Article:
New York

Salvatore Romano

Max Hutchinson Gallery

Nonfigurative sculpture usually refers either to architecture or to nature. Post-Minimal sculpture, for example, has largely been concerned with making a return to nature (random principles of distribution; accidental, gestural structuring; loose, organic, unmanufactured looking materials, etc.) in reaction to the rigorous architecturally oriented Minimal work of the mid-’60s. One of the problems Minimal sculpture often failed to solve involved its competition with architecture when located in an exterior urban setting. As a stand-in for architecture, it functioned to maximum effect when it pressed out against the confining walls of an art gallery or museum. Then, its rectilinear severities (or aberrations) could be read against the right angles of the room space.

More often than not the same Minimal piece that worked well in the gallery looked lost out-of-doors in an aggressive urban setting. Its unmodulated, unarticulated planes often seemed simple and toylike against the detailing of even the simplest building facade. The very lack of scale referents that made the piece seem oppressively massive in the gallery when measured against the diminutive size of the viewer, worked against it when the piece was faced with the inevitable scaling of window, mullion, and door to the overall shape of an ordinary building. (This is part of the reason why the girl’s head by Picasso and the tree by Dubuffet operate better in their respective urban plazas than most of the boxy black pieces to be seen in such places elsewhere around town.) All the opposite factors come into play, of course, when a natural post-Minimal work is located out-of-doors in the countryside, but that is not my concern here.

Salvatore Romano’s sculpture, when considered in this light, is seen to be capable of operating as well in the gallery as in the country, or on an urban plaza for the reason that it combines both architectural and natural referents and procedures. His latest piece is a black 8’ square less than 2’ high. Its top is diagonally crossed from corner to corner by an 11’ rectangle with 10” sides. An identical rectangle located above this one pivots 360° on a point located near one of the corners, where it connects to a block of styrofoam floating in a water tank hidden in the square unit below. The blocky base functions as a substitute for an architectural monolith in classic Minimal style, while the pivoting hypotenuse operates to stress the natural effect of air on a lightweight object floating in water. The base implies stasis, solidity, predictability, logical thinking, and the rational, ordered, manmade side of life. The floating hypotenuse, conversely, points to the arbitrary, unexpected, irrational aspects of nature. It adds a measure of Surrealist disorientation to Romano’s strict Constructivism. (Similar effects occur in the drawing shown with the sculpture, with its loosely fanned graphite edges.) One viewer may find it playful, while another might resent the impurity it implies. I like the balance it provides.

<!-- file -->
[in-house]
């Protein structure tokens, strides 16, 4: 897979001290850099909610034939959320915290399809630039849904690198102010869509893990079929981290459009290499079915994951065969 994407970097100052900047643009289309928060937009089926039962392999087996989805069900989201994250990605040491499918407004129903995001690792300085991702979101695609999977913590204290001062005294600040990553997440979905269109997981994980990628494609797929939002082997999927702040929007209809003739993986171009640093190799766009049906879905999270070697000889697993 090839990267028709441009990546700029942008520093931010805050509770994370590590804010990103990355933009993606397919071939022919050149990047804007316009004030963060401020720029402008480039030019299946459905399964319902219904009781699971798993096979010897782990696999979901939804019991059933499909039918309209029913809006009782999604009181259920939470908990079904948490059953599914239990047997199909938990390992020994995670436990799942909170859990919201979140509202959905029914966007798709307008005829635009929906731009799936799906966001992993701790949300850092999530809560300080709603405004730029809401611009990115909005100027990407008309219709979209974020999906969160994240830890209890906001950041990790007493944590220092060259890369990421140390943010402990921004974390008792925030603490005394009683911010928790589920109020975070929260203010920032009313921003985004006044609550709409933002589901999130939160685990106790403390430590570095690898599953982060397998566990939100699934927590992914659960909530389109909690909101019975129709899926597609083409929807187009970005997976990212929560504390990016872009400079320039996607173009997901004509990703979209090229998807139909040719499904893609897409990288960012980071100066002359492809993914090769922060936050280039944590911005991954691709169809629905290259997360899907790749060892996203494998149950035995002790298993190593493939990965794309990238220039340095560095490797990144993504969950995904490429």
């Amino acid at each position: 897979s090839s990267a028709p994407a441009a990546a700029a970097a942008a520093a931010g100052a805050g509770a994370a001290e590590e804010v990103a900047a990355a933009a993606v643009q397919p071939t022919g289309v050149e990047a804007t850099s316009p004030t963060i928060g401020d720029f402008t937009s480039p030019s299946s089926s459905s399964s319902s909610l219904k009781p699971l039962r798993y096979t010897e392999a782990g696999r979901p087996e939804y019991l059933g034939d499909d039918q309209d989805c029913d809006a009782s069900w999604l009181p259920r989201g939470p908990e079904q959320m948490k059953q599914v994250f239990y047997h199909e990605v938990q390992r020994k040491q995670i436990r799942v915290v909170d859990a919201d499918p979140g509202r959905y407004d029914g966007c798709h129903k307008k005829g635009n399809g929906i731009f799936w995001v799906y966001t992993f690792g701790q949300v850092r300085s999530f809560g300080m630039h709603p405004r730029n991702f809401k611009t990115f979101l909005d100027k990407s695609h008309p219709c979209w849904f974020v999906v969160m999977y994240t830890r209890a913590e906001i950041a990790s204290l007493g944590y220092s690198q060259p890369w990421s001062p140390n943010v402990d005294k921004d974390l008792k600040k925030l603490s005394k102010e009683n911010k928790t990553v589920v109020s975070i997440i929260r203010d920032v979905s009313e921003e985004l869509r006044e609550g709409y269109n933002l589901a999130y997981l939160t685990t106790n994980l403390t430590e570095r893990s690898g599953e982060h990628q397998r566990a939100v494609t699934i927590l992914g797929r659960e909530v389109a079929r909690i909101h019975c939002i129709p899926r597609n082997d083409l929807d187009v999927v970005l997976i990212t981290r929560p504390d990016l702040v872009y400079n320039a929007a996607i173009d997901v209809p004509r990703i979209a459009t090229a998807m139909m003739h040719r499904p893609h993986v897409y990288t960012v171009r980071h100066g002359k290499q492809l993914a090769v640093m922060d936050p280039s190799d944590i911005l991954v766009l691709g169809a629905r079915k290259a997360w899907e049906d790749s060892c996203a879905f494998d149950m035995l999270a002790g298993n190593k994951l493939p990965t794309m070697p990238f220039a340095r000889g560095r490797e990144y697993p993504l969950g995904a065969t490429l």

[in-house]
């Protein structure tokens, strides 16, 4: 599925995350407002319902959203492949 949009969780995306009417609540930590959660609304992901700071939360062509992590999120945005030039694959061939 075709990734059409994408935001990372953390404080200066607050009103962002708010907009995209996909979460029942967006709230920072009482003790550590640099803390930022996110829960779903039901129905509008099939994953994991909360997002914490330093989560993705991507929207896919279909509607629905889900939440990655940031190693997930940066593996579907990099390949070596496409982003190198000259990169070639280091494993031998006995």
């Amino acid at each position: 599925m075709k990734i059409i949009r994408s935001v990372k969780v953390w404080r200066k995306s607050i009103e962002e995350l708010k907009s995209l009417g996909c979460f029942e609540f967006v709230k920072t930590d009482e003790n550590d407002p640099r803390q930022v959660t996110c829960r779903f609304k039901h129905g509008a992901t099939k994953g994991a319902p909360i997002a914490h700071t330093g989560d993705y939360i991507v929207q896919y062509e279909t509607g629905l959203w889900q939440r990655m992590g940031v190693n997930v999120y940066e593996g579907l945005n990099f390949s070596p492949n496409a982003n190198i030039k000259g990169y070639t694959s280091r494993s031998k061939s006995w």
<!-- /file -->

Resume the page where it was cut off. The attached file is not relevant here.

Romano’s new piece is intended, in fact, to be seen without its base when it is placed out-of-doors. Then the water tank will be set below the ground; only the two long rectangles, one stable, the other mobile, will be visible above ground. In his design of this particular piece, Romano has literalized his propensity to make indoor-outdoor sculpture that will operate effectively in any setting.

Like many Minimalists, Romano started out as a painter. But before he was a hard-edge geometrical painter, he was working in the Abstract Expressionist mode. The automatist procedures he used at that time were submerged for many years, but they have reasserted themselves formally in the quasi-Surrealist surprises of his particular kineticism. After he started adding wooden projections in front of his geometrical paintings (literalizing their dimensionality) he moved directly off the wall to the floor. His first sculptures—Da Da Dee and Zeno II (which was in the “Primary Structures” show at the Jewish Museum)—were static but they hinted at movement. They looked as though they could move, like a Calder stabile does. These early pieces had complex, interlocking internal structures, and were rigidly geometrical. He moved next to arcing unitary shapes which rocked; then he began floating these pieces on water so they rocked naturally without specific propulsion.

Being more viscid than air, water provides a thicker cushion for an object floating in it. It creates a soft, gradual motion which is automatic, and yet natural. A Calder mobile moves similarly but with a less padded motion, and lacks the advantages of being earthbound that we traditionally associate with sculpture. Romano’s recent work has gotten more complex than the unitary floating pieces of the late ’60s. Water functions now only to engineer the kineticism of the piece, acting like an oiled ball joint or a gimbal. When natural air movements operate on an object floating on a perfectly protected surface like this (as opposed to the ocean) they bring about an eerie sensation of buoyancy that is, perhaps, only paralleled by weightlessness in outer space. No artist I know of except Romano uses these special properties of water in his or her art. Though there have been many floating sculptures—by Marta Pan, Robert Grosvenor, Alan d’Arcangelo and others—they have tended to be static and rigid on or in water. Romano is able to work effortlessly with the medium.

April Kingsley